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    Umami in Cocktails: Exploring the Fifth Flavor Behind the Bar

    by Emily Bell
    VIcky Wasik and Antoinette Bruno
    January 2010

    We’ve seen bar programs incorporate the farm-to-table ethic not long after kitchens themselves; we’ve also seen mixologists tackle modern technology from the kitchen, ranging from the use of sous vide to foams and liquid nitrogen. And now we’re witnessing the rise of umami-consciousness in the restaurant kitchen reach behind the bar—as always, on a slight time delay, but with as much fervor as anywhere else in the restaurant.

    According to Kim Crabbé of the Umami Information Center, sake is “the only spirit known to contain umami,” but, she adds, “this is a cutting edge area of research.” More has yet to be discovered. But even if cocktails can’t get discernable umami from most spirits or beers, the range of umami-rich ingredients available to modern mixology is broadening, especially because mixology isn’t afraid to tread into the kitchen in search of its next ingredient.

    At Umami Burger in Hollywood, California, umami is found everywhere on the menu, from the condiments (pickled mushrooms) to the French fries (potatoes have 102 milligrams of glutamate per 100 grams) to the burgers, doused with umami-rich ketchup or topped with beer-infused Cheddar cheese. So we weren’t surprised to find umami in the cocktail program, run by mixologist Steve Livigni. We tasted the Michamami, a beer-based cocktail created by Livigni and chef-owner Adam Fleischman with a spicy tomato mixture that balances the sweetness and acidity of tomato with its relatively high umami quotient (246 milligrams of glutamate per 100 grams).

    Beer is used, says Fleischman, because “the bitterness is a good foil for the umami.” The beer also provides a good carbonation and acidity, which Fleischman says is “a crucial element in all cocktails, to keep it fresh and lively, and especially important in umami-rich cocktails.” Fleischman believes umami “adds a layer of savory complexity” to the cocktails at Umami Burger. In fact, Fleischman is such a devotee that he and Livigni “grind up umami rich foods” to create a natural, house-made MSG which they can sprinkle into cocktails to add extra savor.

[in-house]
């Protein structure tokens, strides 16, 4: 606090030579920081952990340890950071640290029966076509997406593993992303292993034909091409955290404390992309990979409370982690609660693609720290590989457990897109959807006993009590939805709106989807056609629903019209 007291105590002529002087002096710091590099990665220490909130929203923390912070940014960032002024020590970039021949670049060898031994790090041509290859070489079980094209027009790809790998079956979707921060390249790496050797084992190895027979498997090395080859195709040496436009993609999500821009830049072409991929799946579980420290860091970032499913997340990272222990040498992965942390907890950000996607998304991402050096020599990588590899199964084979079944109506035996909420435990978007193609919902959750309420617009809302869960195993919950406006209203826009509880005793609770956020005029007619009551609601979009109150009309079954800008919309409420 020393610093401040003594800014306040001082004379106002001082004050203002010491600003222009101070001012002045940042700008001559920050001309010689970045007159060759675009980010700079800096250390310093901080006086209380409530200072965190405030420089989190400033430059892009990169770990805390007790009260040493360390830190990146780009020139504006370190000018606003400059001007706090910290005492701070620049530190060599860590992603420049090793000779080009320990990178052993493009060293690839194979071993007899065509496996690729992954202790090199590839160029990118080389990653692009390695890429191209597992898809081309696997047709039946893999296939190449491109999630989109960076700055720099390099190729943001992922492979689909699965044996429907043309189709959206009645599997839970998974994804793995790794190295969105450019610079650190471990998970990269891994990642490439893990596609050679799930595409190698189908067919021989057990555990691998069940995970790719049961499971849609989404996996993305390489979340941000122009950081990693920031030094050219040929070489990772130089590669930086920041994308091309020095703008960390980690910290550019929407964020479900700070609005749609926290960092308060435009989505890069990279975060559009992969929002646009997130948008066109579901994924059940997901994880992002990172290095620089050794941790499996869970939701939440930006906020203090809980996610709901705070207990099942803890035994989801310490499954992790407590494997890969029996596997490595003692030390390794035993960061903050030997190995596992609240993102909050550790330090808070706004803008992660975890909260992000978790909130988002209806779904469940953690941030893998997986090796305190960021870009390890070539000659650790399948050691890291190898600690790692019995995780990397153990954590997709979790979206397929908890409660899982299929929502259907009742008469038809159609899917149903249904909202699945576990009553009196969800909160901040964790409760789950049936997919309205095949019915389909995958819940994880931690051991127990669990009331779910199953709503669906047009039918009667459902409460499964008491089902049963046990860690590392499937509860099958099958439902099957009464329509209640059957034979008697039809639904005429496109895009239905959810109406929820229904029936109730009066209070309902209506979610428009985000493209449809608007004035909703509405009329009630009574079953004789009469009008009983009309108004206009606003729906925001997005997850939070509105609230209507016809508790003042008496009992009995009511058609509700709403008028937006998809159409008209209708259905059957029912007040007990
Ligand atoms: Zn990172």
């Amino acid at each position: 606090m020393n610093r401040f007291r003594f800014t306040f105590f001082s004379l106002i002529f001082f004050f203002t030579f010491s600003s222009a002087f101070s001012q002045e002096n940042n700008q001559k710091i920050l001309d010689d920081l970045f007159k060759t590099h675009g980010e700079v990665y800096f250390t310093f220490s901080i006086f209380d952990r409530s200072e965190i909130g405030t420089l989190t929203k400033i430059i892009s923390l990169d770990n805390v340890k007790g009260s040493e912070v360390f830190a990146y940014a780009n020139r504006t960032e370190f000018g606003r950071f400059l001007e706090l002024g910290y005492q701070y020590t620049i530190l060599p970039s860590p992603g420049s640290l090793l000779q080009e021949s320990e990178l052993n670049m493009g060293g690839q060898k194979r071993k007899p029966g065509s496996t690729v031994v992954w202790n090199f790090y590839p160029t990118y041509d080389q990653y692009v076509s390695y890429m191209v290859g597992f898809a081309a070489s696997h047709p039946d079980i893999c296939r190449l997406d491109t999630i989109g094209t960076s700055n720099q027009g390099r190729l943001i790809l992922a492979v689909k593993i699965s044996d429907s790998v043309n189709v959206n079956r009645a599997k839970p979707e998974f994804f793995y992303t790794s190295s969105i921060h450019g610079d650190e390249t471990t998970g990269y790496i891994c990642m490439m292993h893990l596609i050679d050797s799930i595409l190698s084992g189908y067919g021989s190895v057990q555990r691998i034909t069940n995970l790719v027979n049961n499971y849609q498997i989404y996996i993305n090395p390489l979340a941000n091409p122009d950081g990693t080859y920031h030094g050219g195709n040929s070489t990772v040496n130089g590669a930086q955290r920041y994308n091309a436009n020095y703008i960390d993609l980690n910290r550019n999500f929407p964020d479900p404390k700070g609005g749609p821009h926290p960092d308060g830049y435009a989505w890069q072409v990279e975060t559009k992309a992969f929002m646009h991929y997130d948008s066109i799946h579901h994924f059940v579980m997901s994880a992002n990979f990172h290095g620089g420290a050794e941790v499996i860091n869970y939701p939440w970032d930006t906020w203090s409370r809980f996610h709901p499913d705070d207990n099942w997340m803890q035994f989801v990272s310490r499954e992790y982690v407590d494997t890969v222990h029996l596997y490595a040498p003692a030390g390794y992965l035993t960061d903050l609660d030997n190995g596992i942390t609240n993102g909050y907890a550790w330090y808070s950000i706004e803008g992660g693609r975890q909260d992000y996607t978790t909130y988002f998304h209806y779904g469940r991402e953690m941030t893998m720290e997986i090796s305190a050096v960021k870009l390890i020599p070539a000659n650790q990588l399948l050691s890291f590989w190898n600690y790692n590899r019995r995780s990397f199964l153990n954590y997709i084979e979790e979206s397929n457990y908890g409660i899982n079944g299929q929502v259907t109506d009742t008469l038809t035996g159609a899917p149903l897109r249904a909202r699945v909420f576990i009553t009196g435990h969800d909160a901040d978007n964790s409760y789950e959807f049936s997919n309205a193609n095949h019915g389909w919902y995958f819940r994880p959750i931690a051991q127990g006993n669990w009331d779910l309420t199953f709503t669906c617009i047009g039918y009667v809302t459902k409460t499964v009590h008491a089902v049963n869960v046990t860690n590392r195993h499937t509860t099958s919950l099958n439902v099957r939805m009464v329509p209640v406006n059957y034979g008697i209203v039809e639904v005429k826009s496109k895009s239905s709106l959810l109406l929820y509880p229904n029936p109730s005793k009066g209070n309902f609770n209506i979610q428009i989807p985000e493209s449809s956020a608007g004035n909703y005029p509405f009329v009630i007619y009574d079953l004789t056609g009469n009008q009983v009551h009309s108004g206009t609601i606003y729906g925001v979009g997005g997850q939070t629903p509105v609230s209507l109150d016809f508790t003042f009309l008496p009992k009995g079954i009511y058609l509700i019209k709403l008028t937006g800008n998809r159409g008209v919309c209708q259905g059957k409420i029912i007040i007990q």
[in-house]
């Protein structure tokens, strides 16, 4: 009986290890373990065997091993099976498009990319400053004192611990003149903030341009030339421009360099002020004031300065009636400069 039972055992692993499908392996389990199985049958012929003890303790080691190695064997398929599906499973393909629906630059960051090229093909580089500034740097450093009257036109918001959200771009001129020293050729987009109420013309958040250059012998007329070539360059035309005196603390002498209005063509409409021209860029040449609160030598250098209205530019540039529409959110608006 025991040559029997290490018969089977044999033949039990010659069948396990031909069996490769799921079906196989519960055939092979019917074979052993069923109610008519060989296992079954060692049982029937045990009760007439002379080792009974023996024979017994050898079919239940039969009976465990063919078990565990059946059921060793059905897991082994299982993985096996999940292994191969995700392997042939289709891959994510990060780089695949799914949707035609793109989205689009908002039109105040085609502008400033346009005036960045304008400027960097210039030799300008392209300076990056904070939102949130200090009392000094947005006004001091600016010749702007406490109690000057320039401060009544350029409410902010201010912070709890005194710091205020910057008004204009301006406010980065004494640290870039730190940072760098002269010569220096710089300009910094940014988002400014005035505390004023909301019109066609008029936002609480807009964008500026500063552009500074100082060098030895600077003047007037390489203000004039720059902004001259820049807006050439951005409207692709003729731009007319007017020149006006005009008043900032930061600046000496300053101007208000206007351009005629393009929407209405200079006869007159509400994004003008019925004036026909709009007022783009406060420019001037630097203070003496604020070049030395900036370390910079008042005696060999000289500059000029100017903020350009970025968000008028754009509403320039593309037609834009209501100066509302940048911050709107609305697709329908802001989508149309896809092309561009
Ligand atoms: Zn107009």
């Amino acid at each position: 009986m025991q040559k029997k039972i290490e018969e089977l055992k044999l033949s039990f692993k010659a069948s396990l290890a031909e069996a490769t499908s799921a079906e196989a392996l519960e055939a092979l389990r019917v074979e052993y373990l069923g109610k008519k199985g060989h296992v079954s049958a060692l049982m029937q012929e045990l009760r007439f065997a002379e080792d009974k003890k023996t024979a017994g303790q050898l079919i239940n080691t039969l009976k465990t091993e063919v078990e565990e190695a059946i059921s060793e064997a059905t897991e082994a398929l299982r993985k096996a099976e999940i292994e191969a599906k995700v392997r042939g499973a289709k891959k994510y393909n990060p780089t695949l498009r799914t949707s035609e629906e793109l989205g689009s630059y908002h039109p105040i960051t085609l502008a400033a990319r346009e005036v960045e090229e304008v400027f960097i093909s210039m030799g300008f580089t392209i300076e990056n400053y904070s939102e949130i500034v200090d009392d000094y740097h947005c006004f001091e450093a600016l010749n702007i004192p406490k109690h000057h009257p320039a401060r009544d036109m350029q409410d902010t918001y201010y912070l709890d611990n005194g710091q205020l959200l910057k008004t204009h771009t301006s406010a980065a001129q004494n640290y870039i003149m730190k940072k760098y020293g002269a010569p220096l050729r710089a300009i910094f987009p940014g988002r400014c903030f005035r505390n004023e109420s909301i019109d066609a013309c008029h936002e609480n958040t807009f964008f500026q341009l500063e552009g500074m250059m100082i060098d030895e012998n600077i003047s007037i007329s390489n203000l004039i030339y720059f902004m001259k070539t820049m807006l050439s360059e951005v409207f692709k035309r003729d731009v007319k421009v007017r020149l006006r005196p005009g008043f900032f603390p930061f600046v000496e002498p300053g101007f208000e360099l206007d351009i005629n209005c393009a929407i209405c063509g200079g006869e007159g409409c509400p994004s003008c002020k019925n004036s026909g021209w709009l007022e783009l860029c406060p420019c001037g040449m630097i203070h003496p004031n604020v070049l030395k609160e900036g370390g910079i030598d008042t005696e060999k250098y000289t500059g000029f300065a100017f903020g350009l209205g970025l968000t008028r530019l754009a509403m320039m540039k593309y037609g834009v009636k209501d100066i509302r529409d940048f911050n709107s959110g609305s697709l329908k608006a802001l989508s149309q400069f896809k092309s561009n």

Although Umami Burger is a relatively recent outpost for umami-worship, bar programs around the country have been incorporating savory, umami-rich ingredients for years. At MK Restaurant in Chicago, 2008 Chicago Rising Star Mixologist John Kinder served up an Oyster Cocktail and a Sweet Potato Cocktail, both featuring umami-rich ingredients. The Oyster Cocktail avails itself of sous vide technology to infuse a neutral grain alcohol with fresh oysters (clocking in at 127 milligrams glutamate per 100 grams, with a higher concentration depending on the season), creating a mixture that is at once unctuous and rich without being heavy. The Sweet Potato Cocktail uses a similar technique to make a sweet potato spirit, infused with tender sweet potatoes (with a respectable 60 milligrams of glutamate per 100 grams). The result is a silky, luscious cocktail that balances the sweetness of sherry-syrup with the natural umami of sweet potatoes.

    Natural, savory ingredients have long been a staple at Apothéke in New York, where Mixologist and 2009 New York Rising Star Orson Salicetti creates balanced but flavorfully bold cocktails from the bar’s myriad house-made infusions, tinctures, and bitters. “Inspirations for my cocktails are culinary,” says Salicetti. “They are based on my experience in the kitchen.”

    His Tomato Basil Martini, made with cherry tomatoes, avails itself of the high concentration of glutamate in ripe tomatoes (as they ripen, their glutamate levels increase). Gin, agave-lime nectar, peppercorns, and hibiscus bitters round out the flavor profile, which is savory, floral, and gently tart and peppery. The cocktail is smooth and fresh, like viscous tomato water, and is extremely satisfying but never heavy. “My challenge is to incorporate the most diverse flavors [while] still keeping the balance to offer a stimulative experience [for] your palate,” says Salicetti.

    Certain cocktail ingredients are extremely well suited to use with umami ingredients. Beyond beer, which cuts through the meatiness of the umami cocktails at Umami Burger, spirits like gin, with its piney astringency, and bourbon, with its smokiness, pair well with certain umami-rich ingredients like shiso, unroasted green tea, soy, tomato, and carrot. “All spirits work with certain ingredients,” Salicetti agrees. “Virtually all spirits could be [used] to make an umami-rich flavor,” he says, “but if I had to mention one of the major ones [it] would be gin, for its complex constitution.”

    Meanwhile, as more and more research goes into the chemical makeup of the umami-phenomenon, it’s likely that more ingredients will turn out to owe their savory impact to the presence of glutamate and umami-producing chemical nucleotides. And as bar-friendly ingredients keep appearing, the range of umami-cocktails will expand, giving ever more raw material to the already fertile imagination of the mixologist.